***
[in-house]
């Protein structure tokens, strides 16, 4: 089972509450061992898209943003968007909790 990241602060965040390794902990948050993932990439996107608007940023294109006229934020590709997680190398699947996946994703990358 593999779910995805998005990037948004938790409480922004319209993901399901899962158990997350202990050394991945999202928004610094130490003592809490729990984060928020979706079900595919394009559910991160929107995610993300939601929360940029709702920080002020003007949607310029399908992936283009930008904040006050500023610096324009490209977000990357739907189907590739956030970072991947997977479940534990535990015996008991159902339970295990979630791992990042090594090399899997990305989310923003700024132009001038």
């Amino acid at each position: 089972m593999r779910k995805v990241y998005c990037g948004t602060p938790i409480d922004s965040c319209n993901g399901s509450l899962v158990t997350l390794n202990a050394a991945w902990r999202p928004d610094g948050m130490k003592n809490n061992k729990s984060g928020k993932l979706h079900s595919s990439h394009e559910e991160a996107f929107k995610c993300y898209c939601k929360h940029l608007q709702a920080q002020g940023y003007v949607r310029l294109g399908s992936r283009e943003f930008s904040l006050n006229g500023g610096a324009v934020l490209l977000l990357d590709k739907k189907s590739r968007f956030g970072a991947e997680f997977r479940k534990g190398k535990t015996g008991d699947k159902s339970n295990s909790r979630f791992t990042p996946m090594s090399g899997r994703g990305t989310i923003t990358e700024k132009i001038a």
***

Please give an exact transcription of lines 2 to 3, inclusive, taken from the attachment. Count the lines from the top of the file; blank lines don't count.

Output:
């Protein structure tokens, strides 16, 4: 089972509450061992898209943003968007909790 990241602060965040390794902990948050993932990439996107608007940023294109006229934020590709997680190398699947996946994703990358 593999779910995805998005990037948004938790409480922004319209993901399901899962158990997350202990050394991945999202928004610094130490003592809490729990984060928020979706079900595919394009559910991160929107995610993300939601929360940029709702920080002020003007949607310029399908992936283009930008904040006050500023610096324009490209977000990357739907189907590739956030970072991947997977479940534990535990015996008991159902339970295990979630791992990042090594090399899997990305989310923003700024132009001038």
């Amino acid at each position: 089972m593999r779910k995805v990241y998005c990037g948004t602060p938790i409480d922004s965040c319209n993901g399901s509450l899962v158990t997350l390794n202990a050394a991945w902990r999202p928004d610094g948050m130490k003592n809490n061992k729990s984060g928020k993932l979706h079900s595919s990439h394009e559910e991160a996107f929107k995610c993300y898209c939601k929360h940029l608007q709702a920080q002020g940023y003007v949607r310029l294109g399908s992936r283009e943003f930008s904040l006050n006229g500023g610096a324009v934020l490209l977000l990357d590709k739907k189907s590739r968007f956030g970072a991947e997680f997977r479940k534990g190398k535990t015996g008991d699947k159902s339970n295990s909790r979630f791992t990042p996946m090594s090399g899997r994703g990305t989310i923003t990358e700024k132009i001038a």